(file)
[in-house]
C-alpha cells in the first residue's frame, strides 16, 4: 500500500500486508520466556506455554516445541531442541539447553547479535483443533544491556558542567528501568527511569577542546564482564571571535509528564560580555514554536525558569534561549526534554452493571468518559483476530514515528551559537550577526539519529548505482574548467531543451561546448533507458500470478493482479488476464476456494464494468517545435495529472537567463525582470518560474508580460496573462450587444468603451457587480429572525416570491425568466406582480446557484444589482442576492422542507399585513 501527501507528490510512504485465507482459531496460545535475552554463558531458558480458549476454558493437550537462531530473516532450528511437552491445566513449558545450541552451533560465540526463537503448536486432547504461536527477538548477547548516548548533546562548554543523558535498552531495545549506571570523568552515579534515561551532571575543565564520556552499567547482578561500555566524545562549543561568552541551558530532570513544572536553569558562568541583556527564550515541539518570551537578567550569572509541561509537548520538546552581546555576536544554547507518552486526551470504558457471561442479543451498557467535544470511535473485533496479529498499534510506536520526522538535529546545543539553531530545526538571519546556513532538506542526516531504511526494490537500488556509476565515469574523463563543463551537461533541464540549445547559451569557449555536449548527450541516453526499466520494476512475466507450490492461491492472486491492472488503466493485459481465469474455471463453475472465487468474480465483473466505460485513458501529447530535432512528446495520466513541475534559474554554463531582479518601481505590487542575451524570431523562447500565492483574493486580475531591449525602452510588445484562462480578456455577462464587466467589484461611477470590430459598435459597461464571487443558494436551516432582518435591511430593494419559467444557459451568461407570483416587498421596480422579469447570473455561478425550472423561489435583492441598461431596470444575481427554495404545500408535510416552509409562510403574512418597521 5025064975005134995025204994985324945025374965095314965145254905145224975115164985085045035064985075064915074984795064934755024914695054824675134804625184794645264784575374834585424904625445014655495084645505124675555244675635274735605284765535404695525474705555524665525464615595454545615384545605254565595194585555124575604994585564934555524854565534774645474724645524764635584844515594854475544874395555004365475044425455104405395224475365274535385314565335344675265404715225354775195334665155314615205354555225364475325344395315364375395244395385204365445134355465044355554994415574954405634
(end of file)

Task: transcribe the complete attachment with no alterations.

[in-house]
C-alpha cells in the first residue's frame, strides 16, 4: 500500500500486508520466556506455554516445541531442541539447553547479535483443533544491556558542567528501568527511569577542546564482564571571535509528564560580555514554536525558569534561549526534554452493571468518559483476530514515528551559537550577526539519529548505482574548467531543451561546448533507458500470478493482479488476464476456494464494468517545435495529472537567463525582470518560474508580460496573462450587444468603451457587480429572525416570491425568466406582480446557484444589482442576492422542507399585513 501527501507528490510512504485465507482459531496460545535475552554463558531458558480458549476454558493437550537462531530473516532450528511437552491445566513449558545450541552451533560465540526463537503448536486432547504461536527477538548477547548516548548533546562548554543523558535498552531495545549506571570523568552515579534515561551532571575543565564520556552499567547482578561500555566524545562549543561568552541551558530532570513544572536553569558562568541583556527564550515541539518570551537578567550569572509541561509537548520538546552581546555576536544554547507518552486526551470504558457471561442479543451498557467535544470511535473485533496479529498499534510506536520526522538535529546545543539553531530545526538571519546556513532538506542526516531504511526494490537500488556509476565515469574523463563543463551537461533541464540549445547559451569557449555536449548527450541516453526499466520494476512475466507450490492461491492472486491492472488503466493485459481465469474455471463453475472465487468474480465483473466505460485513458501529447530535432512528446495520466513541475534559474554554463531582479518601481505590487542575451524570431523562447500565492483574493486580475531591449525602452510588445484562462480578456455577462464587466467589484461611477470590430459598435459597461464571487443558494436551516432582518435591511430593494419559467444557459451568461407570483416587498421596480422579469447570473455561478425550472423561489435583492441598461431596470444575481427554495404545500408535510416552509409562510403574512418597521 5025064975005134995025204994985324945025374965095314965145254905145224975115164985085045035064985075064915074984795064934755024914695054824675134804625184794645264784575374834585424904625445014655495084645505124675555244675635274735605284765535404695525474705555524665525464615595454545615384545605254565595194585555124575604994585564934555524854565534774645474724645524764635584844515594854475544874395555004365475044425455104405395224475365274535385314565335344675265404715225354775195334665155314615205354555225364475325344395315364375395244395385204365445134355465044355554994415574954405634